Henrietta Lacks, Black woman whose "immortal" cell line changed medicine, honored by World Health Organization
The World Health Organization (WHO) on Wednesday awarded a posthumous award to Henrietta Lacks, a Black woman who unknowingly had her body's cells biopsied while undergoing cancer treatment — and ultimately helped change medical history.
The cells that were taken from Lacks' tumor, called HeLa cells, were the first human cells to be successfully cloned, and have since been infinitely reproduced. Those cells, WHO said in a statement, "have allowed for incalculable scientific breakthroughs" related to the human papillomavirus (HPV) vaccine, polio vaccine, drugs for HIV and cancers, COVID-19 research, and even the effects of zero gravity.
WHO Director-General Dr. Tedros Adhanom Ghebreyesus bestowed the award, saying it's important for the organization to acknowledge her nonconsensual, but critical, contribution to modern medicine. For years, WHO said, Lacks' race and story were hidden by the global scientific community.
"In honoring Henrietta Lacks, WHO acknowledges the importance of reckoning with past scientific injustices, and advancing racial equity in health and science," the Director-General said. "It's also an opportunity to recognize women - particularly women of color - who have made incredible but often unseen contributions to medical science."
Lawrence Lacks, one of Henrietta Lacks' five children, received the WHO's award on her behalf Wednesday.
"My mother's contributions, once hidden, are now being rightfully honored for their global impact," the 87-year-old said. "My mother was a pioneer in life, giving back to her community, helping others live a better life and caring for others. In death she continues to help the world. Her legacy lives on in us and we thank you for saying her name."
Lacks was a mother of five when she was diagnosed with cervical cancer. The cells taken from Lacks' body, WHO said, have been "mass produced, for profit, without recognition to her family." More than 50 million metric tons of HeLa cells have been distributed globally, and have been the subject of more than 75,000 studies.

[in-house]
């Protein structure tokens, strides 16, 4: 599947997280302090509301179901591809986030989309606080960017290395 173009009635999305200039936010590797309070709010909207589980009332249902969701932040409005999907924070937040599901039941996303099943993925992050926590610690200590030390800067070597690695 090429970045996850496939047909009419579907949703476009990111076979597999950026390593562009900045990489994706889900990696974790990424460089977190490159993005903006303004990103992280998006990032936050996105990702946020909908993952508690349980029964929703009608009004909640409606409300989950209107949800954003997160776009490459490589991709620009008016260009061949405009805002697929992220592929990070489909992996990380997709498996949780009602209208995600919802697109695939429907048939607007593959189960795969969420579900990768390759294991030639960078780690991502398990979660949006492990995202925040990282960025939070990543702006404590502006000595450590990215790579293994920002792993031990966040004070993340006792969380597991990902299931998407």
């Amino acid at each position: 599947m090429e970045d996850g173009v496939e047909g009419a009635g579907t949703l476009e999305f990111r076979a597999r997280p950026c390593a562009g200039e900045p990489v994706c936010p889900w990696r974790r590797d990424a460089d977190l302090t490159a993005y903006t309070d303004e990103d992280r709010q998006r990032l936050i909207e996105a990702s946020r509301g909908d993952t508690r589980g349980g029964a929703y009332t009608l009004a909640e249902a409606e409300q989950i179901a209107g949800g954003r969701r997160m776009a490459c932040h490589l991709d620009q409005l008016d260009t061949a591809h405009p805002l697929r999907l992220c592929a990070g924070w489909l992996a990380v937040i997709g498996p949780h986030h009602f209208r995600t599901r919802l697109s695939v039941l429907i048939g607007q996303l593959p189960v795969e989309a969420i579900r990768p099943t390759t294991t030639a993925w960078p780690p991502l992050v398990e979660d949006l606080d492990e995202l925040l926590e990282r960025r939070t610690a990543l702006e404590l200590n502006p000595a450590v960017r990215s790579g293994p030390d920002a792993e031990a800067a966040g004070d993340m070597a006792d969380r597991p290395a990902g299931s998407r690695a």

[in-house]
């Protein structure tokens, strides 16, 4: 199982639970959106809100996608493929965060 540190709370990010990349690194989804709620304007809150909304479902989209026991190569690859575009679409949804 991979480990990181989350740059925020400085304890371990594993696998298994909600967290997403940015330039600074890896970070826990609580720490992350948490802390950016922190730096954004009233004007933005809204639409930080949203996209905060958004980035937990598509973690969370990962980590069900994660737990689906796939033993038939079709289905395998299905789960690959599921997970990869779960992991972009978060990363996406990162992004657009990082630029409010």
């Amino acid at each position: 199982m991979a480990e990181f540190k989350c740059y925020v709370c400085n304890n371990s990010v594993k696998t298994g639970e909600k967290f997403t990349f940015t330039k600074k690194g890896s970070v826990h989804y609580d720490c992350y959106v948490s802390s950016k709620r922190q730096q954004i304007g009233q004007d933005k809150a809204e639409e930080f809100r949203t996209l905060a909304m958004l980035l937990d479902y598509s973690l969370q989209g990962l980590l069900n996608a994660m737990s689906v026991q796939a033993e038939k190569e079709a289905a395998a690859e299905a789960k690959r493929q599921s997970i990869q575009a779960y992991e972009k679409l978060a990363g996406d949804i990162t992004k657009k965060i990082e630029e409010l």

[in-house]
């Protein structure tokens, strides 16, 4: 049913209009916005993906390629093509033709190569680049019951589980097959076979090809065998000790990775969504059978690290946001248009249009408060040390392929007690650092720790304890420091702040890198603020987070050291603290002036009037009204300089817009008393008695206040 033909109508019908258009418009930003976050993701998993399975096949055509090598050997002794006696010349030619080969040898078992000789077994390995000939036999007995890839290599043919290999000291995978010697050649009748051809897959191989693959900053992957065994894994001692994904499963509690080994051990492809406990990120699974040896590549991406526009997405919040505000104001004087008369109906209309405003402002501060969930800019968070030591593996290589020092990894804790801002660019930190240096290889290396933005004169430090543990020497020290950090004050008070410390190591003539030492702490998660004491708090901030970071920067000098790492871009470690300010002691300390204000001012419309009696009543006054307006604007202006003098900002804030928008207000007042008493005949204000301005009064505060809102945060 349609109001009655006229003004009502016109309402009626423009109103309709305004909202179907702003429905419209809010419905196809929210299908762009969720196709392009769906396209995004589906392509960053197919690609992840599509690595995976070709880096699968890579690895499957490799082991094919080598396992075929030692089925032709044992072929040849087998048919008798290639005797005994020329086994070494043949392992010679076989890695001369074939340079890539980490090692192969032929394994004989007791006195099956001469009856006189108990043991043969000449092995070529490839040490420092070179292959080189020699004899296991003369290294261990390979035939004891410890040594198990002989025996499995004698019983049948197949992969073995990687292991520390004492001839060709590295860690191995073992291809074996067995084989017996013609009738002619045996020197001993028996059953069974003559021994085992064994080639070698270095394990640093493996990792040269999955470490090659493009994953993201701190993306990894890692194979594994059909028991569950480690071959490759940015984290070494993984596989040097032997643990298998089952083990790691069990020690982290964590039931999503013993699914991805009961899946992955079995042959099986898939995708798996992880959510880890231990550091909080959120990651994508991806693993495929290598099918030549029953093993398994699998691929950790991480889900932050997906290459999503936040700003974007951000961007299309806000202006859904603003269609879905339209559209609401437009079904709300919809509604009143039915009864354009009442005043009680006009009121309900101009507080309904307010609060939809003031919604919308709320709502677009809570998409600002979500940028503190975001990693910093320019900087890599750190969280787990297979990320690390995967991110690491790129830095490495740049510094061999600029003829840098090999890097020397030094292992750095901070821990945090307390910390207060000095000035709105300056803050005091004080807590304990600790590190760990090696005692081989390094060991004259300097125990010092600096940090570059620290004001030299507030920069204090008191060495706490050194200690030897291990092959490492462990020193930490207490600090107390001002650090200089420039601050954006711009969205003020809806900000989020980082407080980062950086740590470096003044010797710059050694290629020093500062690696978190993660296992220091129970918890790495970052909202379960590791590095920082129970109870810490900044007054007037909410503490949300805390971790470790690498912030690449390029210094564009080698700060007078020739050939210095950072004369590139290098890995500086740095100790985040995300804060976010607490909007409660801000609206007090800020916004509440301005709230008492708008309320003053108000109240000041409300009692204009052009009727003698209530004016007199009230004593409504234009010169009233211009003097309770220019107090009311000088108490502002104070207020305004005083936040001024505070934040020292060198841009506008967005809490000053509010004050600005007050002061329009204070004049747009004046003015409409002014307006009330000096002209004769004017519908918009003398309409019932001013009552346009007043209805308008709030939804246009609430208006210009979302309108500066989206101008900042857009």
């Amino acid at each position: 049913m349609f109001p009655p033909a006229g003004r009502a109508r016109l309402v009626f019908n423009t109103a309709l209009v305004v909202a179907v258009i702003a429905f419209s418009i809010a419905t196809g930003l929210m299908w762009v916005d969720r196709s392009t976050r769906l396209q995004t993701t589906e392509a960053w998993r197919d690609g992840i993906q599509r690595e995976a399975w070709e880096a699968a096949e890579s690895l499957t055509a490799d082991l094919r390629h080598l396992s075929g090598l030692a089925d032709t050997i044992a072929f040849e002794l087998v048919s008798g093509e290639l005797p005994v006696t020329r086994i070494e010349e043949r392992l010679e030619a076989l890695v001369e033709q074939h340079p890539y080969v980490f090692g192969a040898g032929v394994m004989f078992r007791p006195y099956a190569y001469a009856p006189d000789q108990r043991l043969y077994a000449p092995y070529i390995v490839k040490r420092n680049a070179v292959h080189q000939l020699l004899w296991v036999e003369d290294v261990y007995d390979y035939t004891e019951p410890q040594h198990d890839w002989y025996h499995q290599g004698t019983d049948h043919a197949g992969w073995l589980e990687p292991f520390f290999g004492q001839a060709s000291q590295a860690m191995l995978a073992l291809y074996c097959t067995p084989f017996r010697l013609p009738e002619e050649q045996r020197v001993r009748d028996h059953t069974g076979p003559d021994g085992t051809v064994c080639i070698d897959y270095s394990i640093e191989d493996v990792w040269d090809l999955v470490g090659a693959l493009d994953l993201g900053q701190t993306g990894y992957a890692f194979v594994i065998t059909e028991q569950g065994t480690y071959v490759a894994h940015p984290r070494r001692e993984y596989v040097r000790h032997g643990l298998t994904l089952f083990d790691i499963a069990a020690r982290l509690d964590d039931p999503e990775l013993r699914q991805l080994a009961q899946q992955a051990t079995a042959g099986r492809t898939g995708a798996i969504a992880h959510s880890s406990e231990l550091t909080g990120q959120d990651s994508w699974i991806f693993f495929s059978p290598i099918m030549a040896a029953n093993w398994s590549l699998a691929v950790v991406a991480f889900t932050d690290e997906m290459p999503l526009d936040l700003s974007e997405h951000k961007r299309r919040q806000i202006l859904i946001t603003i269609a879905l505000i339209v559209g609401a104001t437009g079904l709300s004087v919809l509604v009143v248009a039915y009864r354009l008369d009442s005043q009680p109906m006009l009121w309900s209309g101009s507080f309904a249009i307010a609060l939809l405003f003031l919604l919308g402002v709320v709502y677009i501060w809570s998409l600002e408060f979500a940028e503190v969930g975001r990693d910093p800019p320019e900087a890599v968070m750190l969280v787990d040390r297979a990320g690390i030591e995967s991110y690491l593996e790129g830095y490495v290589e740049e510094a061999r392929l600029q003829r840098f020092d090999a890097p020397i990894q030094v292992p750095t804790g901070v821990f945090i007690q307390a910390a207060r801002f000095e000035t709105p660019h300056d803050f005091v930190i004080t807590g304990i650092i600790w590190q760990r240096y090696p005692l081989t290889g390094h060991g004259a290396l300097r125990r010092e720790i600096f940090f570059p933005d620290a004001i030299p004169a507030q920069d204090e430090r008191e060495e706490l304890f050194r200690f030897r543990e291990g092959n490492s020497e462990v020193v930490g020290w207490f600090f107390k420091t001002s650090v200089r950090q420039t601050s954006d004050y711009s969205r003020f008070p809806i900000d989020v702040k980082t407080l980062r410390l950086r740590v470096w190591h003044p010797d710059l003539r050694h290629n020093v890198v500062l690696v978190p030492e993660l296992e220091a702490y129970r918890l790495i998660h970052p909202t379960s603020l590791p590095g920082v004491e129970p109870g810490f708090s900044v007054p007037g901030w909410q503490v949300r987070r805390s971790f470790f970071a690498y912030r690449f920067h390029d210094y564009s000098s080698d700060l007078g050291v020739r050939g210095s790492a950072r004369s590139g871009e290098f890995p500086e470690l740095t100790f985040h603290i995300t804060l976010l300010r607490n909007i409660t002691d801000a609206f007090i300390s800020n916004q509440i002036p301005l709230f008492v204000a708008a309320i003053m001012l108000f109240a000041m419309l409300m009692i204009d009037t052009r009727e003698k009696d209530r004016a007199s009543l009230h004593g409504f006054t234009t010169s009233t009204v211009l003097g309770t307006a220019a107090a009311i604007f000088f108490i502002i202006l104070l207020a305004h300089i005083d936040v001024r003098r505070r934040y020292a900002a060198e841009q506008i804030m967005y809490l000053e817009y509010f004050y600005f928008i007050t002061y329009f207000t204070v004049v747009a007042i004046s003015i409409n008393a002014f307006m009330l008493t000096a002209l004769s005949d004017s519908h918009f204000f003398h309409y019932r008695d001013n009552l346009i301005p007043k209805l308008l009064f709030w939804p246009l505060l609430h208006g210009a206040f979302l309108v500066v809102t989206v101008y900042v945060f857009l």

Johns Hopkins researcher Dr. George Gey obtained Lacks' cells in 1951. Johns Hopkins says on its website that the entity has "never sold or profited from the discovery or distribution of HeLa cells and does not own the rights to the HeLa cell line." Rather, Johns Hopkins says, it offers the cells "freely and widely for scientific research."
Earlier this month, on the 70th anniversary of Lacks' death, her family sued biotechnology company Thermo Fisher Scientific Inc. for selling her cells, saying it was part of a "racially unjust medical system." The family has requested that the company tell Lacks' family the full amount of its net profits it obtained from selling HeLa cells.
"Thermo Fisher Scientific has known that HeLa cells were stolen from Ms. Lacks and chose to use her body for profit anyway," the lawsuit says, adding that white doctors at Johns Hopkins in the 1950s, where Lacks underwent treatment, preyed on Black women with cervical cancer.
"The exploitation of Henrietta Lacks represents the unfortunately common struggle experienced by Black people throughout history," the suit says. "Indeed, Black suffering has fueled innumerable medical progress and profit, without just compensation or recognition. Various studies, both documented and undocumented, have thrived off the dehumanization of Black people."
Among the lawyers for the family's estate is civil rights attorney Ben Crump. "We want to make sure that the family voice is finally heard after 70 years of being ignored," Crump told CBSN last week. "The American pharmaceutical corporations have a shameful history of profiting off the research of using and exploiting Black people and their illnesses and their bodies."
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